BTW it's true there are men of other religions that rape, difference is they don't offer up their religion and religious laws/teachings as a reason for and defense of their actions.



posted on May, 22 2010 @ 02:52 PM
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reply to post by chise61
 


You cite all of the reasons, yet not a single one is based on logic and/or reason. I don't mind at all, respecting someone else's opinion, when that opinion is based at least in part, on reason or logic. When the opinion expressed purely our of ignorance, then it is hard for anyone without the ignorance to respect that ignorance. If your going to try and justify this law, at least do it with a little logic and/or reason, as some others have. Also, you make a lot of assumptions about Muslims being from the Middle East, while ignoring the fact that many Muslims are French citizens.




There's nothing wrong with France making this law and imposing a fine on those who break it. It's their country, they can make whatever laws they choose. It is a European country and they have every right to keep their European culture alive in their country. They are not going into a Muslim country and trying to impose their culture on them, nor are they trying to impose their laws on them. When people move to another country they should adapt to that country, not try to force that country to adapt to them.

It is France and they do have every right to enforce their laws, however they don't have the right to tell their citizens what what kind of clothes to wear or how they should or shouldn't worship their god/s. It was my grandfather who stormed the beaches of Normandy for their freedom and now they want to throw away that freedom.

Also, France does go into other countries to impose their will on others. Are you forgetting France in Afghanistan, Vietnam, Africa and South America, among many others? Furthermore, allowing people to worship their god/s by wearing a certain item of clothing, is hardly imposing your will on others, such as France does around the globe.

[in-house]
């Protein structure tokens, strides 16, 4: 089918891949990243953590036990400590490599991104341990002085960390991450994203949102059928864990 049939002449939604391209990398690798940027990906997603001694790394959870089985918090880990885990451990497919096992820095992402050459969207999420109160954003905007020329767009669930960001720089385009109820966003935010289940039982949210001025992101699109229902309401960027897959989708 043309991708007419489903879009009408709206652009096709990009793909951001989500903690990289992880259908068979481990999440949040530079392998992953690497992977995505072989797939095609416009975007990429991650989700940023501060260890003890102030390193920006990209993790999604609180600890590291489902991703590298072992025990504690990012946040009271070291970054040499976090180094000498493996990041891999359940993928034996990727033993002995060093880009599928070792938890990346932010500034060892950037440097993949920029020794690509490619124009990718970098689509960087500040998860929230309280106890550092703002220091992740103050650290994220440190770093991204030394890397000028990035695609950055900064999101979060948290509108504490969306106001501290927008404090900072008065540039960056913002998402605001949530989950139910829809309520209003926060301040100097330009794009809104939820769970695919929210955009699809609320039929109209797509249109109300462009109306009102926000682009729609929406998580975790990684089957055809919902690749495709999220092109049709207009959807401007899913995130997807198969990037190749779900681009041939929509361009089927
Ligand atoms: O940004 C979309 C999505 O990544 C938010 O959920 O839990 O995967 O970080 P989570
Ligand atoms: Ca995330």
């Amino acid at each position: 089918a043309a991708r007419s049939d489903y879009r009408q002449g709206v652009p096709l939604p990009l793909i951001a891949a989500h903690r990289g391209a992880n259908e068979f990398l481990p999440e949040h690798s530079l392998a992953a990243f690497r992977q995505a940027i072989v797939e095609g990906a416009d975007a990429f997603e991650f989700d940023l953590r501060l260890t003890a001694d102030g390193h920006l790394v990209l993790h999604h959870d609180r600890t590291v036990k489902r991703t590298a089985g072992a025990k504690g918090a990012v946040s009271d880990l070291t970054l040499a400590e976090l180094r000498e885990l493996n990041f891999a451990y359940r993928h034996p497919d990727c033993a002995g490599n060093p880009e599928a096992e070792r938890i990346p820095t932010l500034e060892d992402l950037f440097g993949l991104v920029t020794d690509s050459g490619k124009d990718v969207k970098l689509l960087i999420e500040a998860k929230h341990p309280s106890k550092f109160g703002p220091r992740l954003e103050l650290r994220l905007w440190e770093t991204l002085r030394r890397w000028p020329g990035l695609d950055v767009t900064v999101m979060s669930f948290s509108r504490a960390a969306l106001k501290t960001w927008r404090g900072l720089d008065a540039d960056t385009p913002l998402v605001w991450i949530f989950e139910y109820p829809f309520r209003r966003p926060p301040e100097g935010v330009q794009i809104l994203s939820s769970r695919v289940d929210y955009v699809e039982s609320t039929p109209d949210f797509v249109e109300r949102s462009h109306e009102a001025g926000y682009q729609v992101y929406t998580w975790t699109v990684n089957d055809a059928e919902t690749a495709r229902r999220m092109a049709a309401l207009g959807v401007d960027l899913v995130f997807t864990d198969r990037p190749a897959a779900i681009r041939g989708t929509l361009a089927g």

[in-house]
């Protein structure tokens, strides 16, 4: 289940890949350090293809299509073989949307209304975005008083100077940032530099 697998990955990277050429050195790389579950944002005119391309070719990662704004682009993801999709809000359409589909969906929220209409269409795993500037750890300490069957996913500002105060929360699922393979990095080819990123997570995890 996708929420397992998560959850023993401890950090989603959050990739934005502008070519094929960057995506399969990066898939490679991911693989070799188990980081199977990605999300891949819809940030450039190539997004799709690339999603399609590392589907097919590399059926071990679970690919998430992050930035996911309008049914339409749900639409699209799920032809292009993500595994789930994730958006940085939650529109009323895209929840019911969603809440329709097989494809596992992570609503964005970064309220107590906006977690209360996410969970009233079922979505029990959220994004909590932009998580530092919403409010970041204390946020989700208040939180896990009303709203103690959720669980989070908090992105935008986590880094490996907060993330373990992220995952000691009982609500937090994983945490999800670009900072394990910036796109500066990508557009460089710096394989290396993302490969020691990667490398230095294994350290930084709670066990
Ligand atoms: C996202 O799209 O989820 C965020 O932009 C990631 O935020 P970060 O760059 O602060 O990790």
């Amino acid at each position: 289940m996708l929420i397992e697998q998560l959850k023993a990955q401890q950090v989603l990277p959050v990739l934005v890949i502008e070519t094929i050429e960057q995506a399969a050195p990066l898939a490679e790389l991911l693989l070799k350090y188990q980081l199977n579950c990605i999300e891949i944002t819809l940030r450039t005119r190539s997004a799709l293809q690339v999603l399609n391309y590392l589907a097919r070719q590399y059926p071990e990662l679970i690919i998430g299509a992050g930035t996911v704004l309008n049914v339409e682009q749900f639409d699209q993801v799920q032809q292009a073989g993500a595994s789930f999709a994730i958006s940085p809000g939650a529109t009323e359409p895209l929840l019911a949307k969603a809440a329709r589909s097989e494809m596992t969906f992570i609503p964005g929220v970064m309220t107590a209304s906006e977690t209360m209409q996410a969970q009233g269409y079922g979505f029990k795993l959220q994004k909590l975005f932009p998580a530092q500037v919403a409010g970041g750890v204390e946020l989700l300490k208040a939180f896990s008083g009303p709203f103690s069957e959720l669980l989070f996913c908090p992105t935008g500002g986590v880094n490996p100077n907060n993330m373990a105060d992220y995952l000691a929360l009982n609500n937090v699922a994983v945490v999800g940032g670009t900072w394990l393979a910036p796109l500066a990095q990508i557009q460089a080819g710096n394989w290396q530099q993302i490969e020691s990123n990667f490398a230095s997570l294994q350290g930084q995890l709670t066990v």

If the Muslims are not comfortable living in a western society they have every right to move to a middle eastern society that is more to their liking.

You are assuming that all Muslims in France are from the Middle East, or at least from another country. What about the French citizens who happen to be Muslim? Since when is it okay for France to be a theocracy? I'm willing to bet your one of those people who denounce other countries for having a theocratic government, while supporting the same thing as long as it fits in with your own views. Maybe French citizens don't want to move to another corner of the globe just to worship in the way that they choose.



There was a thread last year when France was talking about banning the burqa. The reason they decided to do this was because there were Muslim men and boys raping, killing, etc, girls and women that did not wear them. They were also receiving complaints from people like one man that complained because a dentist refused to give dental treatment to his wife that was not properly covered. There were also complaints from women who said that they were forced to wear the burqa by their family member.

These reasons listed are not valid at all but rather a shoddy attempt to justify discriminatory theocratic policies. So because the Catholic church molests little boys, why do we not ban the Catholic church then? Why don't we outlaw vehicles while we are at it, since many people like to get drunk, drive and kill others. Also, if someone wants to refuse business to someone else for any reason, then they should be allowed to do it, though that is besides the point. If that was the gripe, then why not pass a law stating that you can't refuse someone for any reason at all? The last part, women being forced to wear the burqa, isn't that already against the law? Why not just enforce the laws already on the books. If someone robs me and forces me to hand over my wallet, should we then ban wallets so nobody can rob you for your wallet?



The french president also said that it was seen as oppressing women. If the burqa is causing so many problems in their country, and they see it as an oppression of women, they have every right to regulate, or ban it.

Again, this is imposing your will on other people. If women don't want to wear the burqa, then they don't have to. If someone forces a woman to wear it, then the laws already on the books could deal with the problem. There are many people who do choose to wear the burqa so now France is oppressing those women by forcing them to remove the item. How does that help?

Women here in the States are forced to wear a shirt. Are they oppressed too? Should we then outlaw shirts for women? As much as we would probably like such a law, it still isn't right and ultimately oppresses the women. This law is the oppressor, not the other way around.